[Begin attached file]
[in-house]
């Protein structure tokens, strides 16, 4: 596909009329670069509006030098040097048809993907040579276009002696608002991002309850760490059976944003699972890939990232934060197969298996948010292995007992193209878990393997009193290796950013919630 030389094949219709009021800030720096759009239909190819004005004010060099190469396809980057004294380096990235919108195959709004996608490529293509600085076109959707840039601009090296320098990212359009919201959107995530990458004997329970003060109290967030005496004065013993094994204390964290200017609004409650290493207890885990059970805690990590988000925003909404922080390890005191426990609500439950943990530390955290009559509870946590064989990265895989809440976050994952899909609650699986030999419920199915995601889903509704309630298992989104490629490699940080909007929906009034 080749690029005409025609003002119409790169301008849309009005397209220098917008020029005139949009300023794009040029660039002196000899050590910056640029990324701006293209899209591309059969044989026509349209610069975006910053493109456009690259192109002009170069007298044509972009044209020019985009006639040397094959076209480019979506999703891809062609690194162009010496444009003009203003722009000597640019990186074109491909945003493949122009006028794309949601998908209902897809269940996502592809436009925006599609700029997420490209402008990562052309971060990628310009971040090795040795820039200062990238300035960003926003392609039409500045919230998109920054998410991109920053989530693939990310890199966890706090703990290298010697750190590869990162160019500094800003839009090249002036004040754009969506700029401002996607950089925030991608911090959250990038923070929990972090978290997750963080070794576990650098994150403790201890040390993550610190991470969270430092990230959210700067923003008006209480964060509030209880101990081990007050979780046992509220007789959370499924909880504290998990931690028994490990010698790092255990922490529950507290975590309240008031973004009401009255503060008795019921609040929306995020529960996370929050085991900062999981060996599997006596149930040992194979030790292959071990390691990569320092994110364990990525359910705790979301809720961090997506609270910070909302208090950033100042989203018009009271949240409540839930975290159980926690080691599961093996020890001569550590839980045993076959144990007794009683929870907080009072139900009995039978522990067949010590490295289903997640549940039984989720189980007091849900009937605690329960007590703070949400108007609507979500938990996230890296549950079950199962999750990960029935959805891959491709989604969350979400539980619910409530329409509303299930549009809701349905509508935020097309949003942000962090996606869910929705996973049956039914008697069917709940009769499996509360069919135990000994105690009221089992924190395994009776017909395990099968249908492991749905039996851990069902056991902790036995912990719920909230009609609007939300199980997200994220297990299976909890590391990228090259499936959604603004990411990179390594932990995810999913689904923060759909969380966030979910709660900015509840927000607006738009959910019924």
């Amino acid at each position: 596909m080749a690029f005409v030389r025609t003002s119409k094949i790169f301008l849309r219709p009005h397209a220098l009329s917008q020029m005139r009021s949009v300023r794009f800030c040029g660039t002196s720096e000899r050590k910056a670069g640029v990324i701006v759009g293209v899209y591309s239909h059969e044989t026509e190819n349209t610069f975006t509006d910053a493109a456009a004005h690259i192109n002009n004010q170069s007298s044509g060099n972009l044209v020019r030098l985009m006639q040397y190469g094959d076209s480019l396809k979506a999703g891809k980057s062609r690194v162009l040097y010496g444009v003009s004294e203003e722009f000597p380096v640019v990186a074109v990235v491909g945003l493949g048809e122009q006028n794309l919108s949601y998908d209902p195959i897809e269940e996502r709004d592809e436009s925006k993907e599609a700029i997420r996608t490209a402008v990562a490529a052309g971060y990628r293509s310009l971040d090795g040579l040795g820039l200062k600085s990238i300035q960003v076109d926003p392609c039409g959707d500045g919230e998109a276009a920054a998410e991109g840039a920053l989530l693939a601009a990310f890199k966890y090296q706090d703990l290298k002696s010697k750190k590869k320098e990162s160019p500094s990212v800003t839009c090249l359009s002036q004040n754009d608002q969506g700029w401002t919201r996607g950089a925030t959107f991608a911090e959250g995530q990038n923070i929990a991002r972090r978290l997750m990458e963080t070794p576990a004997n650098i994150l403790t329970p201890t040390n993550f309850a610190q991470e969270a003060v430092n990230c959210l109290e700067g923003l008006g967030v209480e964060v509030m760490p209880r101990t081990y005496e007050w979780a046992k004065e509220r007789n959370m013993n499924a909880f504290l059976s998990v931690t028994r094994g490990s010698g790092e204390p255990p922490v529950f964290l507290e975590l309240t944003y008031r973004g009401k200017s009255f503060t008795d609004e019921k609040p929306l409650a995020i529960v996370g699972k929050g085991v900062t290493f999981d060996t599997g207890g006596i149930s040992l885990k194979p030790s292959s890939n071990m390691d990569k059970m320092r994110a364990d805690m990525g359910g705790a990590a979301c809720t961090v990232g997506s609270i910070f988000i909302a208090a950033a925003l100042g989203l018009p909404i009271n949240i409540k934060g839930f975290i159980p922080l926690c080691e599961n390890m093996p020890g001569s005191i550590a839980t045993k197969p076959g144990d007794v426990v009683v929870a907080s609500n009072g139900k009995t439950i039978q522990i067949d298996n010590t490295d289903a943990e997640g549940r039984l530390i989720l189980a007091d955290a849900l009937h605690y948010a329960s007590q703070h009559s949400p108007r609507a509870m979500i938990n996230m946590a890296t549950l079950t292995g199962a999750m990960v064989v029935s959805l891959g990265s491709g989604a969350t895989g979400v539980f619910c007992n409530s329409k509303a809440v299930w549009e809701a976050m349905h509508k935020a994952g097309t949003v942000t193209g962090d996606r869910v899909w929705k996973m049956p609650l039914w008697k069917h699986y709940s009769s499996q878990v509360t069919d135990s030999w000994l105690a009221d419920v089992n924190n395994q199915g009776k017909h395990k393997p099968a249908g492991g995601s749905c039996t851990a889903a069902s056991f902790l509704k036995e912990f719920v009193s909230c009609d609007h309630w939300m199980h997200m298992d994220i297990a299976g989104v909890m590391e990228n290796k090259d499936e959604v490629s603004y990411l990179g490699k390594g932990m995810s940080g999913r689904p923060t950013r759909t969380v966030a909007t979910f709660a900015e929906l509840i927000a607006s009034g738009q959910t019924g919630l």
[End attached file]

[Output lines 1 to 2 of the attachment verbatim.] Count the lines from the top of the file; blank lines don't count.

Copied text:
[in-house]
């Protein structure tokens, strides 16, 4: 596909009329670069509006030098040097048809993907040579276009002696608002991002309850760490059976944003699972890939990232934060197969298996948010292995007992193209878990393997009193290796950013919630 030389094949219709009021800030720096759009239909190819004005004010060099190469396809980057004294380096990235919108195959709004996608490529293509600085076109959707840039601009090296320098990212359009919201959107995530990458004997329970003060109290967030005496004065013993094994204390964290200017609004409650290493207890885990059970805690990590988000925003909404922080390890005191426990609500439950943990530390955290009559509870946590064989990265895989809440976050994952899909609650699986030999419920199915995601889903509704309630298992989104490629490699940080909007929906009034 080749690029005409025609003002119409790169301008849309009005397209220098917008020029005139949009300023794009040029660039002196000899050590910056640029990324701006293209899209591309059969044989026509349209610069975006910053493109456009690259192109002009170069007298044509972009044209020019985009006639040397094959076209480019979506999703891809062609690194162009010496444009003009203003722009000597640019990186074109491909945003493949122009006028794309949601998908209902897809269940996502592809436009925006599609700029997420490209402008990562052309971060990628310009971040090795040795820039200062990238300035960003926003392609039409500045919230998109920054998410991109920053989530693939990310890199966890706090703990290298010697750190590869990162160019500094800003839009090249002036004040754009969506700029401002996607950089925030991608911090959250990038923070929990972090978290997750963080070794576990650098994150403790201890040390993550610190991470969270430092990230959210700067923003008006209480964060509030209880101990081990007050979780046992509220007789959370499924909880504290998990931690028994490990010698790092255990922490529950507290975590309240008031973004009401009255503060008795019921609040929306995020529960996370929050085991900062999981060996599997006596149930040992194979030790292959071990390691990569320092994110364990990525359910705790979301809720961090997506609270910070909302208090950033100042989203018009009271949240409540839930975290159980926690080691599961093996020890001569550590839980045993076959144990007794009683929870907080009072139900009995039978522990067949010590490295289903997640549940039984989720189980007091849900009937605690329960007590703070949400108007609507979500938990996230890296549950079950199962999750990960029935959805891959491709989604969350979400539980619910409530329409509303299930549009809701349905509508935020097309949003942000962090996606869910929705996973049956039914008697069917709940009769499996509360069919135990000994105690009221089992924190395994009776017909395990099968249908492991749905039996851990069902056991902790036995912990719920909230009609609007939300199980997200994220297990299976909890590391990228090259499936959604603004990411990179390594932990995810999913689904923060759909969380966030979910709660900015509840927000607006738009959910019924």